What's Wrong with This Statement?
July 04, 2011 at 9:32 PM
What is wrong with the wording “having sex with a 2- to 3-month-old baby” that is in a newspaper article describing an U.S. Army major accused of raping an infant? This is the question I want to shout out at the world of media reporting. Over and over I read similar statements in column after column of newspaper reporting, words describing that an adult, parent or non-parent, has committed sexualized rape, even sexualized torture, against a baby or older child, as “having sex”. How is it that in 2011 news reporters and editors think that such wording is appropriate? This wording is a form of misopedic objectification and sexualization of a victimized infant. Misopedic is an ancient word referring to the disregard or hatred of children. It is not only absolutely wrong; it is also harmful to refer to the rape of an infant or child as “sex”.
According to one Canadian report, it is the girl child that is the predominate victim of sexualized violence. This report assessed 4,110 pedophilic images taken from 15,662 websites hosting child pornography and showed that girls were in 83% of the pedophilic images; 9.8% of the violent images involved newborns and toddlers and these images were becoming increasingly prevalent. Some images involved necrophilia and 111 (2.7%) children suffered torture, bestiality and “bondage”. Even the use of the word bondage is sexualized.
When did such psychological distortions and corruption begin? I have read that some sociologists are of the opinion that the first relational taboo of our species was about sexualized violence against children. Such a taboo, of course, meant that sexualized violence inflicted by adults against their own children or other children was not to be discussed—in other words, the taboo was organized to hide and silence the reality of sexualized violence against children.
Such a taboo is still enacted within some family systems, some intergenerational, which inflict all forms of sexualized violence against children. This reality plays out much like whistle-blowing because often when one child tries to tell on a family system, the system including other victimized children, respond by trying to silence and discredit the ‘whistle-blower’. This taboo is still effectively inflicted as one of the most dominant threats used by pedophilic perpetrators. Over and over, Linda and I hear from mostly women, but a few men, who were so victimized, that they were always threatened never to tell because no one would believe them. And often this is the reality, although I think education on child victimization is starting to break down the willful social denial and taboo regarding the degree of sexualized violence children suffer.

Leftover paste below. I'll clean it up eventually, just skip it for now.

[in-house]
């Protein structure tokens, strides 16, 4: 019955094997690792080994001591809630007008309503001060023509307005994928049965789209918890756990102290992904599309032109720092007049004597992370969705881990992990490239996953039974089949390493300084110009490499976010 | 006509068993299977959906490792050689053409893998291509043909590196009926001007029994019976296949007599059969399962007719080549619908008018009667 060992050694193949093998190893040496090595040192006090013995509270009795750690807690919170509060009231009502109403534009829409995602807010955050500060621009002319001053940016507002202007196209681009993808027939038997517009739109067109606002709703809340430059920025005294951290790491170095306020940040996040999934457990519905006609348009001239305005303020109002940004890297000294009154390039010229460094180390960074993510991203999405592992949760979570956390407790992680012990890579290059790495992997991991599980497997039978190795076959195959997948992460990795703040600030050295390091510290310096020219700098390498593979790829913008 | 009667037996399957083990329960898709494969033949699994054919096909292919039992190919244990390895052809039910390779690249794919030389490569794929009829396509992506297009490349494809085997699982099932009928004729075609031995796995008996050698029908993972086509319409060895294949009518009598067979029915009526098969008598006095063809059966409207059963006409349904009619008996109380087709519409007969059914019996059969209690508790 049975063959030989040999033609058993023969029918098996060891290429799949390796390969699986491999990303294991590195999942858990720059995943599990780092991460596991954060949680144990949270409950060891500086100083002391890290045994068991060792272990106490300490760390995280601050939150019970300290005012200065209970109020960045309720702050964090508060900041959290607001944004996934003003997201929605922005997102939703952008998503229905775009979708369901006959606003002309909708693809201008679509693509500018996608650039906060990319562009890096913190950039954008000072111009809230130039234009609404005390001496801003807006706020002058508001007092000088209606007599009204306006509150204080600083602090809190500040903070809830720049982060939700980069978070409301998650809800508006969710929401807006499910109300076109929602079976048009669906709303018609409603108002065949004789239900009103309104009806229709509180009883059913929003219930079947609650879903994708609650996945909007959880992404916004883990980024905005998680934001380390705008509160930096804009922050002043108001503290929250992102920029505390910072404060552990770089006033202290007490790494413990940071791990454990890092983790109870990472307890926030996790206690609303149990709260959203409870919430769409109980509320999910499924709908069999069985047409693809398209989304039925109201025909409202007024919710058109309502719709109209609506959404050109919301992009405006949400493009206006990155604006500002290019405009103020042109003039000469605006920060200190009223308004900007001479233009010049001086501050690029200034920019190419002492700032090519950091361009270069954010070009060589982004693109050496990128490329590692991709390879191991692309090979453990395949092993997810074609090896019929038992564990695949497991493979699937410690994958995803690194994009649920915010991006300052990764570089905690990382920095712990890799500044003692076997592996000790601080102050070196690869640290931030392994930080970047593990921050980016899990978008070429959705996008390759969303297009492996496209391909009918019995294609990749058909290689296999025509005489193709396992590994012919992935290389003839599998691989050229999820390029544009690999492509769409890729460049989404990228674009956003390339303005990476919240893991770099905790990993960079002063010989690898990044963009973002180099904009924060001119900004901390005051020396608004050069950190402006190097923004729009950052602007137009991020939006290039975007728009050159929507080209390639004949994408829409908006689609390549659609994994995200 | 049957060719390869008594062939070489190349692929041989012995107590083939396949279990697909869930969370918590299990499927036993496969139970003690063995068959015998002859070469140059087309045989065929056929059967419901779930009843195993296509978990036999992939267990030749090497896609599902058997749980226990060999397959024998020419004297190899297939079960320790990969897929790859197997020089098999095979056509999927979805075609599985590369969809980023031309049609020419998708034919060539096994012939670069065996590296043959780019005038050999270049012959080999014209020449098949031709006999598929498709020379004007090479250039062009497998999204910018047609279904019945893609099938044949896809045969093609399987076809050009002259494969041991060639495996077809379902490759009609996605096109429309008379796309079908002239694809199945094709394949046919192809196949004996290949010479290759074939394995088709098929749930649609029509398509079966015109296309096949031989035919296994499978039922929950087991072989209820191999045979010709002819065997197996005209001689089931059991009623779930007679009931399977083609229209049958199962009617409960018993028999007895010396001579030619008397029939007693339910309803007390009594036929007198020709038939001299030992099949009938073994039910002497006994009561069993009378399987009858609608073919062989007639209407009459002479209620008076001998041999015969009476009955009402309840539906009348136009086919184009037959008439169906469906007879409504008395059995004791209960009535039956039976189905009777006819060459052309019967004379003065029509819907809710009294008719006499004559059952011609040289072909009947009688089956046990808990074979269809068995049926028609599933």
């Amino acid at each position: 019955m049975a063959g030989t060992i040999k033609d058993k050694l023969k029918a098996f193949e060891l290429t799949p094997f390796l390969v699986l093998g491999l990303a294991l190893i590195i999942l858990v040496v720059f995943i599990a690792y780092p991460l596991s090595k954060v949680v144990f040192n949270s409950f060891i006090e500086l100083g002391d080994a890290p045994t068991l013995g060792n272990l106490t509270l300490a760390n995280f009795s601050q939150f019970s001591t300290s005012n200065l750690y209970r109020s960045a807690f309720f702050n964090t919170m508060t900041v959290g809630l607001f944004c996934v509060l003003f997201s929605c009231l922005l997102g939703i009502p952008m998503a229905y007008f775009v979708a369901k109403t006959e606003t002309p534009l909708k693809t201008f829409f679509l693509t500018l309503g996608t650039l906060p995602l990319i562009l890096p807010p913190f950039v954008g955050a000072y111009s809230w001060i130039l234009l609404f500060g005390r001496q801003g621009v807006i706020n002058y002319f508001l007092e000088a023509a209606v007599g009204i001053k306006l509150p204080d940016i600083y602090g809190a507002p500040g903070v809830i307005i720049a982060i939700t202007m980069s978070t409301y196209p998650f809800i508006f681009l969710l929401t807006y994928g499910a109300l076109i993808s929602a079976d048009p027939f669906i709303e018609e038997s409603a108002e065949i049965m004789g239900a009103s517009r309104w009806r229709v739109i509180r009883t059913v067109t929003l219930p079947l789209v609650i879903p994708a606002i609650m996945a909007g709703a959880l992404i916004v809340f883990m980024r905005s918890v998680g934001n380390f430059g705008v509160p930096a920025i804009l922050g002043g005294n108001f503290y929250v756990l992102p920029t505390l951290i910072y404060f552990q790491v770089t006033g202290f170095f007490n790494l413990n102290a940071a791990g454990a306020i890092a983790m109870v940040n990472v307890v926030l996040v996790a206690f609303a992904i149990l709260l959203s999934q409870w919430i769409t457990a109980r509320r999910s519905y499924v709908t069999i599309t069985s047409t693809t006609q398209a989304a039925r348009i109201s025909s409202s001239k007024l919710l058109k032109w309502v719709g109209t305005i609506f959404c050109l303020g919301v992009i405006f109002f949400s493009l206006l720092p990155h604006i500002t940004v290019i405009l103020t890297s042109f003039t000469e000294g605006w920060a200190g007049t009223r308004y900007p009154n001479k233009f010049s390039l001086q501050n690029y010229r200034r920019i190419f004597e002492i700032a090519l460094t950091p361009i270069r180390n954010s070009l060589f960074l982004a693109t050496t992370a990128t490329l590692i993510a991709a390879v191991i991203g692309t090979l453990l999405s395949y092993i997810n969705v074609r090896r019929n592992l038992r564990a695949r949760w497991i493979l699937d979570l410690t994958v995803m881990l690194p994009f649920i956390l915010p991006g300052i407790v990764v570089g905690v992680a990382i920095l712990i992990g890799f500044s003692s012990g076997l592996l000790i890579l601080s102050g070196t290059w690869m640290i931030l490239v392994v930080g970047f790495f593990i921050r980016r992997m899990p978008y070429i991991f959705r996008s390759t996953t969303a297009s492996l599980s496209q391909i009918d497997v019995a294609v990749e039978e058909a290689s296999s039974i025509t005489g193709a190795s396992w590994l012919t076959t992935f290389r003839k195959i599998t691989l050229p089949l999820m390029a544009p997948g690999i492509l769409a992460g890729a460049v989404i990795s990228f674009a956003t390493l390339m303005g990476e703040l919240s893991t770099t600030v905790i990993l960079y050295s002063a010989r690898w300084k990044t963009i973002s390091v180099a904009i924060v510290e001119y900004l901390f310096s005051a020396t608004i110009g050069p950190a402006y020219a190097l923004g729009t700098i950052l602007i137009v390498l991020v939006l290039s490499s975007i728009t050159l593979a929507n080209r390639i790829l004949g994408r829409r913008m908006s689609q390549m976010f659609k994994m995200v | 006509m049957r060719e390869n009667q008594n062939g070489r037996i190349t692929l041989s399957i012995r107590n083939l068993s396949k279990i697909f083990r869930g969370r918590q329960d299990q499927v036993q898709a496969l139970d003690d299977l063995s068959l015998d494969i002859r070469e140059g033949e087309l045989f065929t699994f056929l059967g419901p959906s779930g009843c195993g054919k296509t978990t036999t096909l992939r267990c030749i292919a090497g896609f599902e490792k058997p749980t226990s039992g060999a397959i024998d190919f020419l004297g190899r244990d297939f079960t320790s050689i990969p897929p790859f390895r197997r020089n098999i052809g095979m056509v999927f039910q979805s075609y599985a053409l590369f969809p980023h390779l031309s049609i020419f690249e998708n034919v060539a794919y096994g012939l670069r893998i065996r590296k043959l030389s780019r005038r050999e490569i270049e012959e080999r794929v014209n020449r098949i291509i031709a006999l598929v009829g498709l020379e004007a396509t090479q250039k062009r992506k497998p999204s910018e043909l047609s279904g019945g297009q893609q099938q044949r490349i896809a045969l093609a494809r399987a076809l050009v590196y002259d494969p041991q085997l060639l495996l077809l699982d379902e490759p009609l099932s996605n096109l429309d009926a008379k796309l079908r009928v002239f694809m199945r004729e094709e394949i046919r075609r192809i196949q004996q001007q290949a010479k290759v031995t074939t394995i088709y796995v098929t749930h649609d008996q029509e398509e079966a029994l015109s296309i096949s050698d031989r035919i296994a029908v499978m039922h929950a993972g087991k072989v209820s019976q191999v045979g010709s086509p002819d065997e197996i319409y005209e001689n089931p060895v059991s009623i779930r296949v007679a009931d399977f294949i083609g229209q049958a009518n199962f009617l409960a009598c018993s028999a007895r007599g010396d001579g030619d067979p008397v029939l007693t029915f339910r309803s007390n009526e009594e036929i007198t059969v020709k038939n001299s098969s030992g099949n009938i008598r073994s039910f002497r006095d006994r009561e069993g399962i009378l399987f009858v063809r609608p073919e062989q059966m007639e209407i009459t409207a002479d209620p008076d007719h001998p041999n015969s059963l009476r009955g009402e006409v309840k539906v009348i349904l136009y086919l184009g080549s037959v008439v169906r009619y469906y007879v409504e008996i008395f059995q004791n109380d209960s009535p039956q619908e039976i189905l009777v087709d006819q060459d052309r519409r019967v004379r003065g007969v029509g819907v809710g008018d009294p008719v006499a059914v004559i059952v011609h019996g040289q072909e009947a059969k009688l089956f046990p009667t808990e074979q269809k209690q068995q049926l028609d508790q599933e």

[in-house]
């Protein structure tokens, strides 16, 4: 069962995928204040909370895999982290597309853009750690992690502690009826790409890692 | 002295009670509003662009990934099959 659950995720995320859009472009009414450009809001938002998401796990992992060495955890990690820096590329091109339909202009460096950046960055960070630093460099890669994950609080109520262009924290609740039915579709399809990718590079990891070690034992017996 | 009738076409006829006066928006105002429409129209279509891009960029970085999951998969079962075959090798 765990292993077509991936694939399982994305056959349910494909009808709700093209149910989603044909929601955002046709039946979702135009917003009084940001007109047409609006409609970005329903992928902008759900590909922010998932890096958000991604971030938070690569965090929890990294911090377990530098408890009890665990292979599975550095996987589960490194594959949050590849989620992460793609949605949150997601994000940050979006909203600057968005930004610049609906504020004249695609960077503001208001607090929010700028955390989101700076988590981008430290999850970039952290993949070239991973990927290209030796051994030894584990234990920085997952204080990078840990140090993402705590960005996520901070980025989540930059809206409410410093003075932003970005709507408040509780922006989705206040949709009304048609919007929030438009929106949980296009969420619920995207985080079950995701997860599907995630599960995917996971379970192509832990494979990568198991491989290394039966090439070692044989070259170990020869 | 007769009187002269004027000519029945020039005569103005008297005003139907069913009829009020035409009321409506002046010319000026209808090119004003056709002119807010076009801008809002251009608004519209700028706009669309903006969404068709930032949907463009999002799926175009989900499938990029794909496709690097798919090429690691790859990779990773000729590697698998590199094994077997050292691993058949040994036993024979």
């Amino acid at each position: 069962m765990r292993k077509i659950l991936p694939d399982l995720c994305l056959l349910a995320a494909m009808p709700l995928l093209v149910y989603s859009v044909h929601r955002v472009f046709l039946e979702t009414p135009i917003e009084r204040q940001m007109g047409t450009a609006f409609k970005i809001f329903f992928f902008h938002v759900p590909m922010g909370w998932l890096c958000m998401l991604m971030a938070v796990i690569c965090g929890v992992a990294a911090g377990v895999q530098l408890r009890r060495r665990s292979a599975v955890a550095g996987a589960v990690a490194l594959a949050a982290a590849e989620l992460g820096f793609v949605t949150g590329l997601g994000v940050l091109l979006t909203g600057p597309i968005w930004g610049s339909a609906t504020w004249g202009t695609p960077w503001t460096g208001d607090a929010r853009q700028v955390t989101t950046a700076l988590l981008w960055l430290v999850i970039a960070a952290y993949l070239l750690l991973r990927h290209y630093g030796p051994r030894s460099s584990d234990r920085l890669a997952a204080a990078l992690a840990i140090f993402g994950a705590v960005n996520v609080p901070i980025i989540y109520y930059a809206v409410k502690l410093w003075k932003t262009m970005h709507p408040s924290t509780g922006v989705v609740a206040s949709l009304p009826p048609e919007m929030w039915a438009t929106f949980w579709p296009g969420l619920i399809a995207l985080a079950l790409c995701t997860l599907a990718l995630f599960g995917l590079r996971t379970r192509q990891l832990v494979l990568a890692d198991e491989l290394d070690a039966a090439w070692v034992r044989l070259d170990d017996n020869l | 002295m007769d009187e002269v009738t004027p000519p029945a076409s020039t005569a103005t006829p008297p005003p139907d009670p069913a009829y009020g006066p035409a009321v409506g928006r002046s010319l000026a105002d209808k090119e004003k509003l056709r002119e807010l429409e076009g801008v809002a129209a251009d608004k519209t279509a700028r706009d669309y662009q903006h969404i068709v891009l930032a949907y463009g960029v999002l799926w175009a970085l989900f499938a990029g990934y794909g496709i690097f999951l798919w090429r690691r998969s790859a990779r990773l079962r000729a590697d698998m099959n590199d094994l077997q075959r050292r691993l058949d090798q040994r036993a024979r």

Getting back to the headlines of, “Having sex with a 2- to 3-month-old baby”, what are adults who report on such atrocities in this way thinking? What are readers thinking when sexualized violence against a child is being reported as “having sex”? Has it not been considered that such wording delivers a harmful message about adult-child relationships? And what message does such a headline deliver to children who are old enough to read? What are children to think?
What do the reporters or audiences think “having sex” is? My understanding is that “having sex” means that the persons involved are of legal age and are seen as being able to rationalize a position of consent to engage in sexualized activities with a peer. A child is not in this position. Sexualized violence against a powerless infant or child is never about sex—never. It is time that such distorted reporting stops. Besides being distorted it is also harmful. It supports the position of every pedophile who says that what they do is not harmful or violent but is about love-sex with a child.
I repeat my-Self: sexualized violence—rape and torture—inflicted against a powerless infant or child is never about sex—never—it is always violence and a crime and a violation of their human rights as stated in the United Nations Convention on the Rights of the Child. It is time the media becomes so informed.
As a writer my focus is on sharing the supportive and research work that began for Linda and I in August of 1993 when a woman ‘introduced’ us to the reality of the torture victimization she suffered, that was inflicted by private individuals or ‘non-state actors’. Linda and I hold a relational feminist and human rights perspective so my writings reflect this position, as does the editing that Linda and I do. Being entrusted with person’s victimization knowledge and healing work our goal also includes sharing their voices in our articles. Without this participatory partnership we could not break the global patriarchal socio-cultural resistance that has silenced the existence of the many forms of non-state torture (NST) victimization that can be/are inflicted from birth. Writings share our wisdom and focuses on gaining the human rights of victimized persons not to be subjected to torture, and to assert the necessity that NST must be specifically and distinctly criminalized in all nations on this planet.